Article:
The HLUC iOS App, or Christmas Gift List & Countdown as it’s now known, is now available on the App Store.
“Keeping track of what gifts you need to buy, and for who, can sometimes get the better of you. There’s a lot to think about when it comes to Christmas! This app aims to take some of the stress away, providing you with an easy to use Gift List. It let’s you know, at a glance, how many gifts you still need to purchase, and for whom. It also provides you with an easy and festive way to find out how long it is until Christmas. ”
Click here to download it.
My original plan was to release something fairly basic, very similar to the website in terms of functionality. Apple wasn’t too keen on this, because the primary feature of the app was sharing. So I went back to the drawing board, and had another look at the various competing applications already available on the App Store. It was evident, looking at them through fresh eyes, that they’d gotten around this restriction by including the facility to play some generic Christmas music.
I wasn’t going to do that. So I built on the original concept and decided to include a Gift List. There’s a lot to think about, when it comes to Christmas and keeping track of what you need to buy for who is no mean feat. It seemed like a much more useful feature than a couple of Christmas jingles, and will hopefully make the App appeal to a wider audience. It was an informative exercise, as it provided me
It’s currently pending review, fingers crossed. A couple of screenshots are included below for your perusal.
Last month, I came up with a new design for How Long Until Christmas. It’s taken me a little longer to get around to it, but I’ve rebuilt the site to meet the new designs, which you can see here.
I’ve also made an iOS application, which is currently pending review for the AppStore. I’ll update the website with a link to the iOS app when it’s been released.
I wrote a quick tool that scrapes the Pistonheads website and returns back some details for the registration number provided.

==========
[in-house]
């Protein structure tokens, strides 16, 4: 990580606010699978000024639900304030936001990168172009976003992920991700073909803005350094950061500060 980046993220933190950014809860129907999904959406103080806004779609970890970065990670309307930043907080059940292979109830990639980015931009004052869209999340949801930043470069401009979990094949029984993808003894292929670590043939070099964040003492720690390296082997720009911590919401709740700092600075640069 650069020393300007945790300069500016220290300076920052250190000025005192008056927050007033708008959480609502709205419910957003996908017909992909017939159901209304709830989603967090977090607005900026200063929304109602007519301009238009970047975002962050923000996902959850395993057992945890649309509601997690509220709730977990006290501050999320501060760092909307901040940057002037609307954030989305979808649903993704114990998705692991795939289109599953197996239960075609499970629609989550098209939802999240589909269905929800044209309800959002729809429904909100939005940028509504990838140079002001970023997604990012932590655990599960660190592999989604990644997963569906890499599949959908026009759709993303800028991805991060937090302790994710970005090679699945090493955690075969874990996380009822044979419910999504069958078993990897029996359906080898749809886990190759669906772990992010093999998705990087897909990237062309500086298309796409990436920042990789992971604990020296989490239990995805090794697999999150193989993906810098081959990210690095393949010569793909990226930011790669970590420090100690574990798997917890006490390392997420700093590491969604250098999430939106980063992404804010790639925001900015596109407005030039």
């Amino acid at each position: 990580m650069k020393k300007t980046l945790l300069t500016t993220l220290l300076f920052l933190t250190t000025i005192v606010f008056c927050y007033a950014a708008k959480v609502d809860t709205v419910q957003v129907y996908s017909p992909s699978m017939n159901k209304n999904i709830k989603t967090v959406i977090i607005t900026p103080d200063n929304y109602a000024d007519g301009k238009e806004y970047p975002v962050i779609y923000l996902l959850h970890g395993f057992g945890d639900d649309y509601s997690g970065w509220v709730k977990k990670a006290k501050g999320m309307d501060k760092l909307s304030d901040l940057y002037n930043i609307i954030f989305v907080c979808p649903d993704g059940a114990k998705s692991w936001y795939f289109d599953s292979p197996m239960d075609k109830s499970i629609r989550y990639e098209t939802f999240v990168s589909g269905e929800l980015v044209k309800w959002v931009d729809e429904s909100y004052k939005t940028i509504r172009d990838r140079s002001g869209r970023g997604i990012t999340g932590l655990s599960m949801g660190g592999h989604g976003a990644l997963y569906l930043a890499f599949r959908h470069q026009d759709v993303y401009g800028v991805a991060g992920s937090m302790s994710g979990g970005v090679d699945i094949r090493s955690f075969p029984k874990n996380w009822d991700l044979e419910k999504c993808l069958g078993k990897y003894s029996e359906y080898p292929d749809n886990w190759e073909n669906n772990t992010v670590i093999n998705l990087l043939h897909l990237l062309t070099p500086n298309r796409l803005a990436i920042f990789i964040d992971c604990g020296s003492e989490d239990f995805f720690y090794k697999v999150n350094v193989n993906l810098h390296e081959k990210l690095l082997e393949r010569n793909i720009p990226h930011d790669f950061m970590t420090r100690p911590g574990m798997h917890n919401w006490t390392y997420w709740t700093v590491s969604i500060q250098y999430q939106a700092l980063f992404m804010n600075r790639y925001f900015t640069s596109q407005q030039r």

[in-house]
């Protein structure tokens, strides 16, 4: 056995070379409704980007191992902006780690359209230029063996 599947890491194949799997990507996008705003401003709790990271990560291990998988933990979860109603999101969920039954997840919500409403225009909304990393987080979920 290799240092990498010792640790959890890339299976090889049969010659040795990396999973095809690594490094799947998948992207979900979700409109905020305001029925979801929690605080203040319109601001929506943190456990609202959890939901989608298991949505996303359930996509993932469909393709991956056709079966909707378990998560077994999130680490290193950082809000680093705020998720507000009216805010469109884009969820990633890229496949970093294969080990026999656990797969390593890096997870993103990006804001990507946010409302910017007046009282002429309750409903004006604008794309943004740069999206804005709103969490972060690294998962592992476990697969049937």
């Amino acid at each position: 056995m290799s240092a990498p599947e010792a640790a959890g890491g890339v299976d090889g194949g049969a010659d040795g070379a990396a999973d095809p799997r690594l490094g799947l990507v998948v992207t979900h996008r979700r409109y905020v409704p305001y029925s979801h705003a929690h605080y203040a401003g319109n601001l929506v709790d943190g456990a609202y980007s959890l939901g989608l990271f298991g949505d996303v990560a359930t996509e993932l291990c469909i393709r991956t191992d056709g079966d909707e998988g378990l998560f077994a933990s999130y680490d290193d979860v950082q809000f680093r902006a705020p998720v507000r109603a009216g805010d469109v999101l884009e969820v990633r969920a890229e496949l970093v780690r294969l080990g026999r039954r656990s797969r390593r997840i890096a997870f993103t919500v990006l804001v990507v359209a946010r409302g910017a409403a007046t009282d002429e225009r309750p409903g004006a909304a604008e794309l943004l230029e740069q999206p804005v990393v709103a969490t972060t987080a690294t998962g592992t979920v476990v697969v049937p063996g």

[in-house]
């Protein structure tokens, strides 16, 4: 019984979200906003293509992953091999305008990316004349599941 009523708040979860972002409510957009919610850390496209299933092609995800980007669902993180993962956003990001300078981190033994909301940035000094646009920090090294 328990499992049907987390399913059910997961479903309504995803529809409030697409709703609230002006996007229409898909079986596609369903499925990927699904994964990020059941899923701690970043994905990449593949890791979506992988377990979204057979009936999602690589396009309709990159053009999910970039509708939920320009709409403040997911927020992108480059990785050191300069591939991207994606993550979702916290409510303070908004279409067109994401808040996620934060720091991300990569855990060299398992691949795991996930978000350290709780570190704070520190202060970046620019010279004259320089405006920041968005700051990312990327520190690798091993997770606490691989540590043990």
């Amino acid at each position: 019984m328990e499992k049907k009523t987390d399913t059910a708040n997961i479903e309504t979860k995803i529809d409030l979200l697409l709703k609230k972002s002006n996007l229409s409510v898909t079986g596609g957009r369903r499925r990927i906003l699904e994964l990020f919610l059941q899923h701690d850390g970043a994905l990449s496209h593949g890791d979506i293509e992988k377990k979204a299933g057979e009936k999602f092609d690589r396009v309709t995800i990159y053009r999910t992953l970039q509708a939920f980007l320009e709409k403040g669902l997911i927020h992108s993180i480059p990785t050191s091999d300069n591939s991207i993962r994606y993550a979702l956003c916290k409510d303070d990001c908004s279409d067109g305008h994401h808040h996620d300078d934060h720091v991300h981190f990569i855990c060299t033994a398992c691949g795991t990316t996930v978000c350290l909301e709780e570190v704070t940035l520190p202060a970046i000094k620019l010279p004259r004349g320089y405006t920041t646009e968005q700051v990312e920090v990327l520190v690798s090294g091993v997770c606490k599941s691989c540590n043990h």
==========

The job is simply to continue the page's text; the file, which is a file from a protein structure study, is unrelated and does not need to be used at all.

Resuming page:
Repository on GitHub.
There’s nothing quite like getting that first app onto the AppStore, my first app has just launched and is available on the AppStore now.
PSSWD in itself is a very basic concept, a Password Generator with a few configurable options for characters and length. The general premise is you shake the app to generate your passwords, something a little different to the conventional button press, and the newly generated app is copied to your clipboard.
Take a look for yourself!
TL;DR The design can be viewed on my Behance Profile.
Zizim is a project I originally started back in University. I rebuilt it using OOP principles a few weeks back, but the generic interface has been bugging me ever since. So I’ve spent some time working on a new interface, which I think works well.
The homepage is now, essentially, a full screen textfield. A URL is pasted into this field, and when the form is submitted it generates and returns your short URL. There’ll be the option to login using Twitter, which allows the saving of shortened URLs; tracking statistics and the option to add an alias to the URL.
From Zizim HQ, which is accessible when logged in, you’re given an overview of all of the shortened URL’s which have been generated and some basic information, including the number of times the link has been clicked.
Click on one of these rows will take you to a page with some more comprehensive usage metrics, and graphs, which I haven’t built yet. That’s next on the list. I’ll probably re-launch the service with the basic click tracking initially, and add the comprehensive metric later.
Now all I have to do is build this in the existing backend, which I’ll be doing over the weekend.
Designs visible on my Behance Profile, here.